Unicompartmental Arthroplasty

 

Arthritis affects the inner compartment of the knee (arrow). A Unicompartmental knee replacement has been used as the other compartment of the knee were not affected by arthritis.

If arthritis is confined to one compartment of the knee joint, and non-surgical treatment has been ineffective, resurfacing the damaged compartment of the knee can relieve knee pain very effectively. This procedure is termed a “unicompartmental arthroplasty” and involves implanting a metal and plastic bearing into the arthritic compartment of the knee.

There are specific indications for this operation, where arthritis is confined to one compartment of the knee (although a degree of wear behind the kneecap does not appear to matter). Symptoms must be localised to the affected compartment of the knee and there should be good range of knee movement. The operation is most commonly performed for arthritis of the medial compartment of the knee, although it can also be effective for localised patello-femoral compartment arthritis and more rarely isolated arthritis in the lateral compartment of the knee.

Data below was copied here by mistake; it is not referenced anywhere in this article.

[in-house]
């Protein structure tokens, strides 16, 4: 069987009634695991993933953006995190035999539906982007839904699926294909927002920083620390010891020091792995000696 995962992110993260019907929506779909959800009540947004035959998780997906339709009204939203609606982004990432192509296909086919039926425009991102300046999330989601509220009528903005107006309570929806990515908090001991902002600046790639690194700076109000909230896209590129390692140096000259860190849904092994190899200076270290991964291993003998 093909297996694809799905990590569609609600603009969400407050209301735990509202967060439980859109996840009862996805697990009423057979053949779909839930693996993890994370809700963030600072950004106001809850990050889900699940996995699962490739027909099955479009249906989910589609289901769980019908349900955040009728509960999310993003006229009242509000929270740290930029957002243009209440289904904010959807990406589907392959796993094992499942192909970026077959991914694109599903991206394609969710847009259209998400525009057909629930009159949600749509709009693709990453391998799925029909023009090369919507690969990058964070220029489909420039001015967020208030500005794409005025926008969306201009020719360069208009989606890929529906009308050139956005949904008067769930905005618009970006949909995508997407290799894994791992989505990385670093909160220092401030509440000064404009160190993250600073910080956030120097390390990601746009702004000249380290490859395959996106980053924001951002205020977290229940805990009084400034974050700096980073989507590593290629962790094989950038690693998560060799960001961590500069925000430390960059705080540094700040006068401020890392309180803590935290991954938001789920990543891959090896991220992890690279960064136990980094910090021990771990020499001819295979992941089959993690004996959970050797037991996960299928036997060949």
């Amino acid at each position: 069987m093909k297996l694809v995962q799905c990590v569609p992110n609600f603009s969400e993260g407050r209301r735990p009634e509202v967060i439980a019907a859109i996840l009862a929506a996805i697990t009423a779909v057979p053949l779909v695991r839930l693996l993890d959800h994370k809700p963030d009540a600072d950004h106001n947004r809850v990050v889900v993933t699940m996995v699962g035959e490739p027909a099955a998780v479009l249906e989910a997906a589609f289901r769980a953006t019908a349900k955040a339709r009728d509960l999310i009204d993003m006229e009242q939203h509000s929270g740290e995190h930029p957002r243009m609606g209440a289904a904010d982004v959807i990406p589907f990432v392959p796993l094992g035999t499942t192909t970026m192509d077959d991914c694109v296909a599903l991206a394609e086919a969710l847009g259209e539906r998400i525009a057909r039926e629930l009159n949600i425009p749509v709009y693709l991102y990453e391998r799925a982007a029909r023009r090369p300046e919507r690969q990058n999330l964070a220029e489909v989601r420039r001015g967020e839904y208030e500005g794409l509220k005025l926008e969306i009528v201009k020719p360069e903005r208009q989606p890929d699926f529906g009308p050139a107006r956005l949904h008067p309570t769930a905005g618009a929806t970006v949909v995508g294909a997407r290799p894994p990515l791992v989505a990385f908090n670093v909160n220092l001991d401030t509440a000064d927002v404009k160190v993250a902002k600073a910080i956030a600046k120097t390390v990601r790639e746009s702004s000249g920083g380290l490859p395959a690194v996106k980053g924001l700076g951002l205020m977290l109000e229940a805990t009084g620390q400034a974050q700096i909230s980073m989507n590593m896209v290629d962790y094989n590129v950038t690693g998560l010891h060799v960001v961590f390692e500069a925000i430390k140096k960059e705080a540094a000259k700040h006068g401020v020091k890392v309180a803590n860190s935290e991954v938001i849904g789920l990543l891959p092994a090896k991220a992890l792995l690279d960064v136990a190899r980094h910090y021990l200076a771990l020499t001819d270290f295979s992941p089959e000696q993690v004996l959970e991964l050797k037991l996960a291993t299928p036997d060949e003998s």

Unicompartmental arthroplasty is still joint replacement surgery and there are risks of complications, including infection, knee stiffness, loosening and mechanical failure of the implants, and persistent knee pain. There is a risk of failure due to arthritis developing in the other compartments of the knee, causing a recurrence of knee pain. Under these circumstances, a re-do operation may be required to remove the implant and perform a total knee replacement.